Another frequent speaker at SASEAP, Randolph Cooper, MD, FACC of Wake Heart and Vascular, comments, “I have fond memories of SASEAP. I have been to all sorts of industry-sponsored and national meetings all over the country with MDs and support staff. I have never been to anything like SASEAP. No hidden agendas — just excellent teaching from folks down in the trenches of the EP labs and clinics. These are the folks that can teach the most — people with the hands-on experience. The meeting itself is low pressure, fun, and extremely informative. As an electrophysiologist, I feel that SASEAP has made and will continue to make me and the staff I work with better clinicians.”
SASEAP sessions typically range from classroom instruction, panel discussions, and interactive sessions with electronic audience feedback, to hands-on labs for device programming or porcine heart dissection. All this leads to a weekend that balances education, networking, and fun.
“I was first able to experience SASEAP as a newly hired employee in the Spartanburg Regional EP Lab. Foreign to the new area of cardiology, I was looking for an opportunity to learn more about EP. The sessions were great. They were geared toward me as an AHP, and the information I received was something I could take home and apply to my practice. It was beneficial to be able to interact with the vendors, ask questions I had about their products, and feel like I was who they were there to teach. The highlight of that year was when I won the heart model and a Fogoros book (both of which are still in our EP resource area) during one of the drawings,” offers Josh Barone, RN, Charge Nurse at Spartanburg Regional. “Now as charge nurse, I look forward to taking my staff to SASEAP each year that it is possible, knowing that I can count on the content of the seminar to be appropriate and up to date based on the new technology in the ever-changing EP world. SASEAP has also been a resource for meeting fellow EP techs and RNs who share many of the same challenges that we as AHPs share, such as moderate sedation, scheduling, and time management in the device clinic. Overall, I believe that SASEAP has been a key factor in the education of the staff in our lab in Spartanburg. Its leaders have made every effort to make sure that our lab, as well as labs like ours, has had the opportunity to be a part of this great yearly event. As an AHP, I look forward to seeing the future of EP and the new experiences that I’ll have at SASEAP.”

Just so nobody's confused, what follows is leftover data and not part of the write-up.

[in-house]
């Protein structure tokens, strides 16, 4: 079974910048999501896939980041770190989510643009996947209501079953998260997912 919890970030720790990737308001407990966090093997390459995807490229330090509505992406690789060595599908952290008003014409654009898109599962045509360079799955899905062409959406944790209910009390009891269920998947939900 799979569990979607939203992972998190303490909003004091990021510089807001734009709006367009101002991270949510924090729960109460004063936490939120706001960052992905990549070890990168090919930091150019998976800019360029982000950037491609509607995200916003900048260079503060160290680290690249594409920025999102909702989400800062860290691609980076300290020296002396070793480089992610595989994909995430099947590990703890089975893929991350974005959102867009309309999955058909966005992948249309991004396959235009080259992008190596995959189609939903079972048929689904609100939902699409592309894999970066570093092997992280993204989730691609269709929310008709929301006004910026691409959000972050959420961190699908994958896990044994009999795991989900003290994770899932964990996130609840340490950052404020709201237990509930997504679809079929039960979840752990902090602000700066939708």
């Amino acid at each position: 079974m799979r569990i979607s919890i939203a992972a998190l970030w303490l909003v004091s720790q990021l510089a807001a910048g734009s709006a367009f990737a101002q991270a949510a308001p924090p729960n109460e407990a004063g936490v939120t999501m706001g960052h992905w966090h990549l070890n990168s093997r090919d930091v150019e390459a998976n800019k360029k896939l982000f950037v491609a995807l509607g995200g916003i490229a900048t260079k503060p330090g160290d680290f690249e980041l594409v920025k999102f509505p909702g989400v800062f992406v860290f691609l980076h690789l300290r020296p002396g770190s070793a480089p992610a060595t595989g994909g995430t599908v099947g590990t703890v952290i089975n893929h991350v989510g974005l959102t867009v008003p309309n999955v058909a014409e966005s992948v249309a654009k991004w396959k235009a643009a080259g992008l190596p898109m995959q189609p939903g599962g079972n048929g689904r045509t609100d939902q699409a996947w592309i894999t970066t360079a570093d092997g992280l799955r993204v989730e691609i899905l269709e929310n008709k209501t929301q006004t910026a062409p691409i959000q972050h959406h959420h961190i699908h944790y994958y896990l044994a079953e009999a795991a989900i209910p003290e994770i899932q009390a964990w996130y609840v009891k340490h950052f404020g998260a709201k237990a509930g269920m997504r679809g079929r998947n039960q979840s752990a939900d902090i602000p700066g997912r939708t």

Each year, for the past 20 years, the SASEAP Board uses their experience and suggestions from prior attendees to develop the program for the coming year. This keeps the conference relevant and has led to situations where sessions, such as an atrial fibrillation (AF) seminar, were presented at SASEAP before other, larger conferences.
“At present all of the Board of Directors’ attention is focused on providing a quality annual seminar, which truly involves a lot of effort. All SASEAP Board members are, and must be, actively employed in the EP arena. Since the Board is composed of volunteer members from a scattered geographical area, we are in a unique position to see trends, changes, etc. that are occurring in the field in general,” said Michael Sipes, RN, Mission St. Joseph’s and past SASEAP Board President.